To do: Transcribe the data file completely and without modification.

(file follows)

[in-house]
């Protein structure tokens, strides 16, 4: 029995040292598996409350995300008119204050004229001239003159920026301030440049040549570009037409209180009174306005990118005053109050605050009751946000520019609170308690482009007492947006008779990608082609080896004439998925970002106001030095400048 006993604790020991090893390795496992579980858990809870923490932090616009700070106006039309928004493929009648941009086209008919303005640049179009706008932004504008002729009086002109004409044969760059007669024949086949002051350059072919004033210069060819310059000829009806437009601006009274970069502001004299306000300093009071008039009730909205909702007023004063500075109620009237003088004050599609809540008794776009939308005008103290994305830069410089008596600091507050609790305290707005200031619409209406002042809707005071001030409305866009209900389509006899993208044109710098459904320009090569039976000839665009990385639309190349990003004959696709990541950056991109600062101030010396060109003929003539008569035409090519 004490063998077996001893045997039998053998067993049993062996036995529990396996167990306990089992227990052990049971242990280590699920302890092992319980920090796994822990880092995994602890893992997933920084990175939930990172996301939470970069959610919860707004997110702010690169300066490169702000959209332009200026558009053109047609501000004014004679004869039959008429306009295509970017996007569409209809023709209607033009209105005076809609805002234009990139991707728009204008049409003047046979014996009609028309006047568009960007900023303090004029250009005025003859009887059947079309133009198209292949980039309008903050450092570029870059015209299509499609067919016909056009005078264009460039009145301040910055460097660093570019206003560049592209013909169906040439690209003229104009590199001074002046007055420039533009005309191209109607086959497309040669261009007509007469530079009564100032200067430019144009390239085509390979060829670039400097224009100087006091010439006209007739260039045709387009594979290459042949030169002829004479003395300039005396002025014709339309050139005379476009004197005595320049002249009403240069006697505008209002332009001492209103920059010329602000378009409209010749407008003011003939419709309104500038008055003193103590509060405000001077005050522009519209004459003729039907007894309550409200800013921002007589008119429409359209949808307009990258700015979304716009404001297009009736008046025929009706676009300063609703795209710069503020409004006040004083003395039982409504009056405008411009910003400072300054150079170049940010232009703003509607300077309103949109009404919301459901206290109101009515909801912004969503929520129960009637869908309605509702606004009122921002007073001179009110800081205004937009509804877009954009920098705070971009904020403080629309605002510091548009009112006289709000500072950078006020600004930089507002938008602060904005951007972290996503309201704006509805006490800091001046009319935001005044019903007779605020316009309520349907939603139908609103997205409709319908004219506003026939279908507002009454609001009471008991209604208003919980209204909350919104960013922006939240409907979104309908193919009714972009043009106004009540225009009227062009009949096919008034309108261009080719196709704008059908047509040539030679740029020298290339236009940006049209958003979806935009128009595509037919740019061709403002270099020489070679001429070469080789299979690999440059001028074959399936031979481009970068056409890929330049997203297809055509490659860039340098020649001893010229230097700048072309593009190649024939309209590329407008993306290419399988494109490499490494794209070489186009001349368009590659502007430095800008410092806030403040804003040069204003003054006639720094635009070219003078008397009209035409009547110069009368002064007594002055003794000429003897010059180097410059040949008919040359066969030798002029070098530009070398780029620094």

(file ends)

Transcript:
[in-house]
């Protein structure tokens, strides 16, 4: 029995040292598996409350995300008119204050004229001239003159920026301030440049040549570009037409209180009174306005990118005053109050605050009751946000520019609170308690482009007492947006008779990608082609080896004439998925970002106001030095400048 006993604790020991090893390795496992579980858990809870923490932090616009700070106006039309928004493929009648941009086209008919303005640049179009706008932004504008002729009086002109004409044969760059007669024949086949002051350059072919004033210069060819310059000829009806437009601006009274970069502001004299306000300093009071008039009730909205909702007023004063500075109620009237003088004050599609809540008794776009939308005008103290994305830069410089008596600091507050609790305290707005200031619409209406002042809707005071001030409305866009209900389509006899993208044109710098459904320009090569039976000839665009990385639309190349990003004959696709990541950056991109600062101030010396060109003929003539008569035409090519 004490063998077996001893045997039998053998067993049993062996036995529990396996167990306990089992227990052990049971242990280590699920302890092992319980920090796994822990880092995994602890893992997933920084990175939930990172996301939470970069959610919860707004997110702010690169300066490169702000959209332009200026558009053109047609501000004014004679004869039959008429306009295509970017996007569409209809023709209607033009209105005076809609805002234009990139991707728009204008049409003047046979014996009609028309006047568009960007900023303090004029250009005025003859009887059947079309133009198209292949980039309008903050450092570029870059015209299509499609067919016909056009005078264009460039009145301040910055460097660093570019206003560049592209013909169906040439690209003229104009590199001074002046007055420039533009005309191209109607086959497309040669261009007509007469530079009564100032200067430019144009390239085509390979060829670039400097224009100087006091010439006209007739260039045709387009594979290459042949030169002829004479003395300039005396002025014709339309050139005379476009004197005595320049002249009403240069006697505008209002332009001492209103920059010329602000378009409209010749407008003011003939419709309104500038008055003193103590509060405000001077005050522009519209004459003729039907007894309550409200800013921002007589008119429409359209949808307009990258700015979304716009404001297009009736008046025929009706676009300063609703795209710069503020409004006040004083003395039982409504009056405008411009910003400072300054150079170049940010232009703003509607300077309103949109009404919301459901206290109101009515909801912004969503929520129960009637869908309605509702606004009122921002007073001179009110800081205004937009509804877009954009920098705070971009904020403080629309605002510091548009009112006289709000500072950078006020600004930089507002938008602060904005951007972290996503309201704006509805006490800091001046009319935001005044019903007779605020316009309520349907939603139908609103997205409709319908004219506003026939279908507002009454609001009471008991209604208003919980209204909350919104960013922006939240409907979104309908193919009714972009043009106004009540225009009227062009009949096919008034309108261009080719196709704008059908047509040539030679740029020298290339236009940006049209958003979806935009128009595509037919740019061709403002270099020489070679001429070469080789299979690999440059001028074959399936031979481009970068056409890929330049997203297809055509490659860039340098020649001893010229230097700048072309593009190649024939309209590329407008993306290419399988494109490499490494794209070489186009001349368009590659502007430095800008410092806030403040804003040069204003003054006639720094635009070219003078008397009209035409009547110069009368002064007594002055003794000429003897010059180097410059040949008919040359066969030798002029070098530009070398780029620094």